Your choice

There are pros and cons for every fuel type, but which is best suited for your operation ultimately depends on the environment, the usage and any special requirements. For a detailed recommendation, you can contact Jofson, where an expert will be on hand to advise you on the best fleet for your facility.

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AKW takes delivery of Jofson fleet

AKW Global Logistics has been a leading light in warehousing and distribution services since 1986. It prides itself on being able to offer a flexible, customer-focused range of services and has continued to grow in what is a very competitive sector.

In 2004, the AKW Group was formed to create synergies between the two companies – AKW Global Logistics and AKW Global Warehousing. Two years later, the AKW Global Warehousing division was formed, and the acquisition of another contract packing company in 2008 saw the company completing their journey to offering a one-stop solution for their customers.

Based in Manchester, the Group now works with businesses throughout the UK, offering reliable warehousing, distribution and supply chain solutions to a range of industries such as fast-moving consumer goods and food & beverage.

To keep up with the growing demand for their services, AKW required a large fleet of reliable forklift trucks at two of their busiest UK sites. Located just five minutes from the logistics company’s Bond 26 facility, Mitsubishi dealer Jofson Limited stepped in to ensure AKW could deliver on the promises to their customers.

“Our aim is to offer real value to our clients by providing a quality, customer focused and flexible service,” said AKW’s Warehouse Operations Leader, Karl Mould. “We offer a complete range of logistics solutions to businesses throughout the UK, including distribution, warehousing, transport, freight, and contract packing services.”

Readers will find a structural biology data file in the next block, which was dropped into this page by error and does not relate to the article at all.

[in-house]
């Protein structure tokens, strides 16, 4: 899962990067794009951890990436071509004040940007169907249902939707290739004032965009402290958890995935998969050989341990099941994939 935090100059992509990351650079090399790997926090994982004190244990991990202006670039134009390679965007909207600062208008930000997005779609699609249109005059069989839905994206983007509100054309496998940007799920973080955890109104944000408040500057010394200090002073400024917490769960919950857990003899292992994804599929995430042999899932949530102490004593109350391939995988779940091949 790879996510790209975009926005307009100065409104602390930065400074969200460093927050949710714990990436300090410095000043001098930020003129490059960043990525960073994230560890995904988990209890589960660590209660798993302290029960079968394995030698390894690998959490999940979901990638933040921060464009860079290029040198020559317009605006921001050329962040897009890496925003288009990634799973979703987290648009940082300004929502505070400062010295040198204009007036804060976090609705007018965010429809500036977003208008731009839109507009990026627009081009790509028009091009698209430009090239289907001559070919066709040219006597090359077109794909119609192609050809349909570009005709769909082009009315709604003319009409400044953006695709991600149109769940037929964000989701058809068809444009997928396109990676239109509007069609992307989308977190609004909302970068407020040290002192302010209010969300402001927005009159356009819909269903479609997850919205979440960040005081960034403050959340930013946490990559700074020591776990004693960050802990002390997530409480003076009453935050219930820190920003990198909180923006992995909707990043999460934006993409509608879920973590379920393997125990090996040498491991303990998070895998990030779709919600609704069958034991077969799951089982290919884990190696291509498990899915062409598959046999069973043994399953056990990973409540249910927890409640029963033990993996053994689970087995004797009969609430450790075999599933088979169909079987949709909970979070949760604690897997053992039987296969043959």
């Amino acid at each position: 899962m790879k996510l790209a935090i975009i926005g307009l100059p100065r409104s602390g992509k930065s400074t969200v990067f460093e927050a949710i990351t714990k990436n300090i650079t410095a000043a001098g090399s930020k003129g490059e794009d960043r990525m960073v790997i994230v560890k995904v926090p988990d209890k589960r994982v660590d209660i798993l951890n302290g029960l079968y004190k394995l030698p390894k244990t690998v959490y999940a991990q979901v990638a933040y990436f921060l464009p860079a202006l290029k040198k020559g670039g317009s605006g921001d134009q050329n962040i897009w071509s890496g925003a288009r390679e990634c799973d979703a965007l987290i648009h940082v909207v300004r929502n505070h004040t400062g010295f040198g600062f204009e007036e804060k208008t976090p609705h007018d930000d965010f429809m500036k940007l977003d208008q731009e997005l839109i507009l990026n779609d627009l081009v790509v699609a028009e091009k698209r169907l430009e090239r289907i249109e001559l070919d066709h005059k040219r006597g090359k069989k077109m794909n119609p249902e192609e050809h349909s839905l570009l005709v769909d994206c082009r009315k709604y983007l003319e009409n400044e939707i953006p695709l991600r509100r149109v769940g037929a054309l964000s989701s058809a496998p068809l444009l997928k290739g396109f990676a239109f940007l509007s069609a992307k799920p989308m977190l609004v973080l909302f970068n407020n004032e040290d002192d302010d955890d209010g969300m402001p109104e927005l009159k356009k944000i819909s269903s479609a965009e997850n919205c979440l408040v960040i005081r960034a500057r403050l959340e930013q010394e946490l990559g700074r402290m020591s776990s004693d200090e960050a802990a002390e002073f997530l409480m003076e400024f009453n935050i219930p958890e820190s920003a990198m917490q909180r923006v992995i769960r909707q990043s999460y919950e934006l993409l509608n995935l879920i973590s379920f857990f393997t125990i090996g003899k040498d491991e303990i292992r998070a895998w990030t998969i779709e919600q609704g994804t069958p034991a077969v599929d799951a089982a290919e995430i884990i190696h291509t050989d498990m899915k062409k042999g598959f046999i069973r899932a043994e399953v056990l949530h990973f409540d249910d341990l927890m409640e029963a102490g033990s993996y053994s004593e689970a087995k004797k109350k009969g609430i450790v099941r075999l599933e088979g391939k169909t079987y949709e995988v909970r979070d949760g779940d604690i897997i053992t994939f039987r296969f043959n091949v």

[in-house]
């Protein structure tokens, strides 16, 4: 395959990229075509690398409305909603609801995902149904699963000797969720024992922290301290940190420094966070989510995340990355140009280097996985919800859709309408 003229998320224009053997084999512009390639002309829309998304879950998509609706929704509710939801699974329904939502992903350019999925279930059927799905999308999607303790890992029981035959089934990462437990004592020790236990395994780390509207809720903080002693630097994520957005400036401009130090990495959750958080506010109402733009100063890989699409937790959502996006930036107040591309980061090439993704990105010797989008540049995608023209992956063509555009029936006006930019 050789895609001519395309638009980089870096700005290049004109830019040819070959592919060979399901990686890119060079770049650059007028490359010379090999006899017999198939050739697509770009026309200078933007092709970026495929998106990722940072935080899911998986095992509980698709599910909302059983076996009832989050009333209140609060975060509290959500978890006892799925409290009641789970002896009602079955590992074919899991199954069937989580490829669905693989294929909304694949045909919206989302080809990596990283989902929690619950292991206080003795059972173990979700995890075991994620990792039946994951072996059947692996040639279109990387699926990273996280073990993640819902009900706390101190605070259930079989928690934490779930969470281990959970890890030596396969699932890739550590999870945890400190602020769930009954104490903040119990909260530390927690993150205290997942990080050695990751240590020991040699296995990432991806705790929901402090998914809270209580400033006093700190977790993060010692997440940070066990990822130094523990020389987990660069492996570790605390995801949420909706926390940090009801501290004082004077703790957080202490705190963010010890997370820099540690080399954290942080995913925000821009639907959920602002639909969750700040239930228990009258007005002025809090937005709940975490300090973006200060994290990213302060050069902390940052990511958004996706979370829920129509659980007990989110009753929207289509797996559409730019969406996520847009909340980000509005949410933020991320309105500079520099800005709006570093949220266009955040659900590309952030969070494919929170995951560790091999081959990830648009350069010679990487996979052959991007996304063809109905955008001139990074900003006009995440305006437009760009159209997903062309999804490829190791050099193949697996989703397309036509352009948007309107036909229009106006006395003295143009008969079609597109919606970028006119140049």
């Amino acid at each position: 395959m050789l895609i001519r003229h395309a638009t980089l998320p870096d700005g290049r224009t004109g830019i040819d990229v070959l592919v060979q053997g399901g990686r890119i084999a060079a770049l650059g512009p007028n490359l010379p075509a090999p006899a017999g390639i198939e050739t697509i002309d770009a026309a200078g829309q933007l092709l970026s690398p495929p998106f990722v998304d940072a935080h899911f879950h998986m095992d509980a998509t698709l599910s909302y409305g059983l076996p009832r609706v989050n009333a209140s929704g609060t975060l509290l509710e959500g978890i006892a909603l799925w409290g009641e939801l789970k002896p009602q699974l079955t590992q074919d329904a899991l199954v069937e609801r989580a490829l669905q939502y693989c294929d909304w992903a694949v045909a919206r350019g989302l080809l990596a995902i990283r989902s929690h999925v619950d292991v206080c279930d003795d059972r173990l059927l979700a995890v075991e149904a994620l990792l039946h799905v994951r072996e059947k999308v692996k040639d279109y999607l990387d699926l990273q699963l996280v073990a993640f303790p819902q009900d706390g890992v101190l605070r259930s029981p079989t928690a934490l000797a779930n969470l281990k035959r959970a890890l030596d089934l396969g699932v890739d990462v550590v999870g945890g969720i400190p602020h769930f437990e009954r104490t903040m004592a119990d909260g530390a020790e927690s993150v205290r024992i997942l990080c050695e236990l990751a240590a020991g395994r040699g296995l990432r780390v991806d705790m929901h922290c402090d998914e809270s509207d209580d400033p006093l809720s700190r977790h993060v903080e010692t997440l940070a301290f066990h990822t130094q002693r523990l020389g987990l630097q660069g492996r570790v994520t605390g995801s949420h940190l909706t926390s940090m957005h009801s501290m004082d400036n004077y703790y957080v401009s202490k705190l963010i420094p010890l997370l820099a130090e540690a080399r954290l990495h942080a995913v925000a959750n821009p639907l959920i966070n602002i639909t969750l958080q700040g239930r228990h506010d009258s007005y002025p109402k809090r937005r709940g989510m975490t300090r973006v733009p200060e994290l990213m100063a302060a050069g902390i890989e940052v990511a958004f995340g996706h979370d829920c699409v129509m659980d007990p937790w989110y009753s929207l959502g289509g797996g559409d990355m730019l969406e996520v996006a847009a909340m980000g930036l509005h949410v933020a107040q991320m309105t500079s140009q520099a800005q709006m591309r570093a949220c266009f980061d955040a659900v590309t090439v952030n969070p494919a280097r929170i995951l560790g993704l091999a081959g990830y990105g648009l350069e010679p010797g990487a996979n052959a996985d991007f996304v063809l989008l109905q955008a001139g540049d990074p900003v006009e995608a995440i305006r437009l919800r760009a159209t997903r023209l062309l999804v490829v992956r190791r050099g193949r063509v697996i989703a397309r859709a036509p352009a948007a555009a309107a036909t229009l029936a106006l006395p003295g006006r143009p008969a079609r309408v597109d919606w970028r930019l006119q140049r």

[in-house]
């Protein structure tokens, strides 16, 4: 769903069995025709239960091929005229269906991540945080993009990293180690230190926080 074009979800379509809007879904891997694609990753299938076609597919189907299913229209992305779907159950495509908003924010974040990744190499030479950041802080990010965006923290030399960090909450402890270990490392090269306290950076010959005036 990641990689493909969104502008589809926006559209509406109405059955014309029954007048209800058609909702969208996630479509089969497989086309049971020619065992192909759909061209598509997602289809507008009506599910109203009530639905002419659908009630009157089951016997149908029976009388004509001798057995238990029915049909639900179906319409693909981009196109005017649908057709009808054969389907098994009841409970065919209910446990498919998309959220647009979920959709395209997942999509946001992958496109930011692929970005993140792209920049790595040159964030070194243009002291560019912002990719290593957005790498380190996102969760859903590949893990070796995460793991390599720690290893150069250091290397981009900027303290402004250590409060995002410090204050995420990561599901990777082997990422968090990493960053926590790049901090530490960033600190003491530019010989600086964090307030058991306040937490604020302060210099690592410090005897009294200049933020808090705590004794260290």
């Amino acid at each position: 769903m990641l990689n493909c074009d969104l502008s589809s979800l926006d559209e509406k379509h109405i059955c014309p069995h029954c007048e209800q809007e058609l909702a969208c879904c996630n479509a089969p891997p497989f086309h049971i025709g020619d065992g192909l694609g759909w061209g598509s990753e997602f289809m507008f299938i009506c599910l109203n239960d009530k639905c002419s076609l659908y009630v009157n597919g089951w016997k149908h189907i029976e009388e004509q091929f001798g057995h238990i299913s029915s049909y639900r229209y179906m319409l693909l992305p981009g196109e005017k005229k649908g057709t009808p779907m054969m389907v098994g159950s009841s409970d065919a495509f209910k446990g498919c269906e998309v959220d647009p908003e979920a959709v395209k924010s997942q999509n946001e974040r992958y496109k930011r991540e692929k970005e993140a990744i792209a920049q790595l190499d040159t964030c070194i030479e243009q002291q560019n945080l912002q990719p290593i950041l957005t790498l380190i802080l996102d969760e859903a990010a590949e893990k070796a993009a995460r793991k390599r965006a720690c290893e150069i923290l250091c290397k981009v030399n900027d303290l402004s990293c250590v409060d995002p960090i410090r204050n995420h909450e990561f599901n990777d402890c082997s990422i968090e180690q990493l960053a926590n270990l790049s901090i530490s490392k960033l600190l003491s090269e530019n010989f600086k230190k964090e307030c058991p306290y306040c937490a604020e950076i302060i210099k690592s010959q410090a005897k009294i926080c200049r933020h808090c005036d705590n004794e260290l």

Twenty machines were supplied to AKW in total, including ten Mitsubishi FG35 Grendia counterbalance trucks, offering the most fuel-efficient engines in their class, plus seven fully refurbished electric Bendi trucks with a complete battery change system to allow 24/7 usage in the narrow aisle warehouses. The new long term contract will see Jofson assist AKW in handling stock as efficiently as possible.

Jofson sales manager, Jason Jordan says the new partnership required a deep understanding of the operation at AKW. “Most of the trucks supplied are fitted with double pallet handlers, and we have several more on standby ready for any eventuality,” he explained. “The entire fleet is fitted with an FTC system; including pre-shift checks, pin code access bespoke to each operator, and impact detection. The counterbalance trucks are also fitted with a blue safety light on the rear of the truck”

AKW’s Karl Mould was particularly impressed with the kit. “The machinery provided by Jofson is really good quality and fit for purpose,” said Karl. “It was also great that we could get a few different types of machines from one supplier. We have lots of customers and therefore a variety of stock, so it was important for us to work with a business with a good range of materials handling equipment and a great local service. The guys at Jofson have gone out of their way to build a relationship with us, and we look forward to continuing to work with them in the future.”

Despite working primarily as a Mitsubishi forklift dealer, Jofson also refurbishes and supplies machinery from many different brands, including Bendi and Linde, before renting or selling onto local customers.  In addition to a full range of counterbalance and articulated forklifts and a fleet of over 100 short term rental trucks, the business also supplies warehouse equipment from the Mitsubishi range. Employing over 35 field-based mobile engineers with fully-equipped service vans, Jofson delivers a professional service and a rapid breakdown response.

As the UK’s largest supplier of Mitsubishi Forklifts and three-time winner of the Mitsubishi Dealer of the Year award, Jofson has supported businesses in the Manchester and West Midlands areas since 1977. Jason Jordan continued: “We are extremely pleased to be working with such a high-profile logistics group, providing a thorough and complete materials handling service. I am confident our knowledge and precise delivery will ensure a successful partnership with AKW Group.”